2. Listen to your children carefully. Before responding, get a clear
picture of what it is that they understand and what is leading to
their questions. Emotional stress results in part when a child cannot
give meaning to dangerous experiences. Find out what he or she
understands about what has happened. Their knowledge will be
determined by their age and their previous exposure to such events.
Begin a dialog to help them gain a basic understanding that is
appropriate for their age and responds to their underlying concerns.
3. Give children reassurance and psychological first-aid. Assure them
about all that is being done to protect children who have been
directly affected by this crisis. Take this opportunity to let them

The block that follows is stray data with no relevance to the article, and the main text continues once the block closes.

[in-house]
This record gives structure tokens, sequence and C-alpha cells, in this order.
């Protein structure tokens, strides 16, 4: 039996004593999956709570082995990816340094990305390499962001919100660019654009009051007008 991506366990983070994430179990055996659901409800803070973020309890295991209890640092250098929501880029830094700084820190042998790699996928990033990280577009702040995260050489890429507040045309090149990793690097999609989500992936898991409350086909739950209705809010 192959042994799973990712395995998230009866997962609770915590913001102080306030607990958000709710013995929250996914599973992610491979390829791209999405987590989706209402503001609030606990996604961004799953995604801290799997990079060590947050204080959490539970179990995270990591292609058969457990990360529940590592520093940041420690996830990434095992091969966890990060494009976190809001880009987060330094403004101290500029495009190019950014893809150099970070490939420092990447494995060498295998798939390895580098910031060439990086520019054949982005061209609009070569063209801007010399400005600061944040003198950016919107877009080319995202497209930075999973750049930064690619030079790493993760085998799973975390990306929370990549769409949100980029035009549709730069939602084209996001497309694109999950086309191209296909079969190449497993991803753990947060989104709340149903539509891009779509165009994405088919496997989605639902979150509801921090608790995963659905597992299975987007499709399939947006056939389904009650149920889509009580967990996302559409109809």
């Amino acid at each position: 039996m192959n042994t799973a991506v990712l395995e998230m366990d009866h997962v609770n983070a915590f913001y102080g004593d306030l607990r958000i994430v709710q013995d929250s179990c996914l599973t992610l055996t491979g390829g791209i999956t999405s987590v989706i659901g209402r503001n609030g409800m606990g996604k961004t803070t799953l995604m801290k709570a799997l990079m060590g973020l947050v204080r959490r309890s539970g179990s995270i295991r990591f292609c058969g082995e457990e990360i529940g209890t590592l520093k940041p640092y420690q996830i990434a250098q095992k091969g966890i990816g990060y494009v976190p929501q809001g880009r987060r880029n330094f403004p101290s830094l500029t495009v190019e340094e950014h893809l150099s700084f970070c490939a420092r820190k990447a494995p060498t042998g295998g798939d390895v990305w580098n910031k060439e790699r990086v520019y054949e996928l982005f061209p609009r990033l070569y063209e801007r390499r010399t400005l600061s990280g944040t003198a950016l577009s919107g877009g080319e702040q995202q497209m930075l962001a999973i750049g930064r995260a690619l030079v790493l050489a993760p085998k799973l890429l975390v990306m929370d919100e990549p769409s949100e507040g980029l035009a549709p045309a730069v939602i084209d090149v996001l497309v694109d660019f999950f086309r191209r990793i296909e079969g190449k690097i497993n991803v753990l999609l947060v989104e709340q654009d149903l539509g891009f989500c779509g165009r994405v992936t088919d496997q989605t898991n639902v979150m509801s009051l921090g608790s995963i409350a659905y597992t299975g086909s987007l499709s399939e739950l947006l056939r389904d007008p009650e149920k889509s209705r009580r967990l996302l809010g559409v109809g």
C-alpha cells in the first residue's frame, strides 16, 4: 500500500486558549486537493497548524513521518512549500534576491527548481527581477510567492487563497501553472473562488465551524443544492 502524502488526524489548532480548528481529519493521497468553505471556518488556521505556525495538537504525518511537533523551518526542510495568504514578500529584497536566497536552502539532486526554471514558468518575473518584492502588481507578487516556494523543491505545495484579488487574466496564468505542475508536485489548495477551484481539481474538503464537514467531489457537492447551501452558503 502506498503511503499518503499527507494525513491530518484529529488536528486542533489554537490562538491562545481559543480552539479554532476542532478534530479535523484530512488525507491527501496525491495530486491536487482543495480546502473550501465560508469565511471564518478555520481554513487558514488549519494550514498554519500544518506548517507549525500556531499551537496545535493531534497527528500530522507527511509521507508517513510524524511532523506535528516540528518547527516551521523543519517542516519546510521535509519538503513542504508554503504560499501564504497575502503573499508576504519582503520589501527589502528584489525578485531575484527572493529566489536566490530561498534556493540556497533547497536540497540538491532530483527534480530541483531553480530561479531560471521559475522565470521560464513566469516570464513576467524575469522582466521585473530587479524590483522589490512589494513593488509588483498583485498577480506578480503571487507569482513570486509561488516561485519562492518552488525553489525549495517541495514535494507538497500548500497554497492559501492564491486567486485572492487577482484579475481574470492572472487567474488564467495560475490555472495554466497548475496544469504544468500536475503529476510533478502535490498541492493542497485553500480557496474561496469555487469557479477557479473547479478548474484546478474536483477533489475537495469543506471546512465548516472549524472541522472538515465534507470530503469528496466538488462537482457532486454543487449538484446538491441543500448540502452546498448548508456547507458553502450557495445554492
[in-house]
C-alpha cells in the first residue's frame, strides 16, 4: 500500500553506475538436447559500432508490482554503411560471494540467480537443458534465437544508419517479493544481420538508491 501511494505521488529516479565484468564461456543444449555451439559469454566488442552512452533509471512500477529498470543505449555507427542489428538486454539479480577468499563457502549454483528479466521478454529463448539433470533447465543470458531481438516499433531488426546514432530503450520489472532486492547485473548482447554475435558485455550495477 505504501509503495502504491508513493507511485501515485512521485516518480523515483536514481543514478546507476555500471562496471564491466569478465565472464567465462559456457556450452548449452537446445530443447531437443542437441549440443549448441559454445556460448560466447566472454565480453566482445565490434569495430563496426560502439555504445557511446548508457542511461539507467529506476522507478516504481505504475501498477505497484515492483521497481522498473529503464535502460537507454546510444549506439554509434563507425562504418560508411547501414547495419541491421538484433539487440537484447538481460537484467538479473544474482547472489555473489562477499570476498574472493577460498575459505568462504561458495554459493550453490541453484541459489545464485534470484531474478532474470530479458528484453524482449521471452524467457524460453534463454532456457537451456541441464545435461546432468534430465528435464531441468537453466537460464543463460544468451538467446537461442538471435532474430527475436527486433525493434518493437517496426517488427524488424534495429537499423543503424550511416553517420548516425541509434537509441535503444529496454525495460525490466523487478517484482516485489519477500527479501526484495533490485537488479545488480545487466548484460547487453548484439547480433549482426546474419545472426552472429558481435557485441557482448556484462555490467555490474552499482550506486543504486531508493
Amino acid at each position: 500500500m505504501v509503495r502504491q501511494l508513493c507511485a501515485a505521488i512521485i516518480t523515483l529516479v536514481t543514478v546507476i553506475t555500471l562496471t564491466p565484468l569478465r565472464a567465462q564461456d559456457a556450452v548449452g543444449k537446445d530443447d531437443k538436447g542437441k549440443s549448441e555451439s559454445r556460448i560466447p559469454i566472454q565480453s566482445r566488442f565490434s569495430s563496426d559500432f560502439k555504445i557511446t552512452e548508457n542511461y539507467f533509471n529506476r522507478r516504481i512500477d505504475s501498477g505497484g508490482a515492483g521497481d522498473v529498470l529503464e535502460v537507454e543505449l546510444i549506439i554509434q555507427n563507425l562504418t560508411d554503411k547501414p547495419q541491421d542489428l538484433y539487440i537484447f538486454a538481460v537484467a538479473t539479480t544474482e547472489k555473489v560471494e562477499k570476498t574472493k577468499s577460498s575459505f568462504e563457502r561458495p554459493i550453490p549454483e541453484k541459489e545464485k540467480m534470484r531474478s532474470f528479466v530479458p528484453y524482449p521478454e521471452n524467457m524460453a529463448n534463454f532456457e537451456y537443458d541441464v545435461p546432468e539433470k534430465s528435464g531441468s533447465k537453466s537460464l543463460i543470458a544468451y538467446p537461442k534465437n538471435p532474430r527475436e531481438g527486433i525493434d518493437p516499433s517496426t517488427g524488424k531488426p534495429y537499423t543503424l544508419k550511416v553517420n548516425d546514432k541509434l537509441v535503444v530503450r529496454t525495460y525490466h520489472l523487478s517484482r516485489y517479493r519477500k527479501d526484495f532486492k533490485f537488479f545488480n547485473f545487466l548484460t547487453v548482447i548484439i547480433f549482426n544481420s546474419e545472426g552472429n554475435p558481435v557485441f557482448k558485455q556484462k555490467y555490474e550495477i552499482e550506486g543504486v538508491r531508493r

know that if any emergency or crisis should occur, your primary
concern will be their safety. Make sure they know they are being
4. Be alert for significant changes. Parents should be alert to any
significant changes in sleeping patterns, eating habits,
concentration, wide emotional swings or frequent physical complaints
without apparent illness. If present, these will likely subside within
a short time. If prolonged, however, we encourage you to seek
professional support and counseling. For children directly affected by
this crisis -- such as children who have lost a loved one -- parents
should consult their pediatrician or family doctor and consider
counseling, not just for the child, but also for the entire family. It
may be an important preventative measure. But other children also may
be affected by the images they see and stories they hear.
5. Expect the unexpected. Not every child will experience these events in
the same way. As children develop, their intellectual, physical and<
|SOURCE Save the Children|
Copyright©2007 PR Newswire.
All rights reserved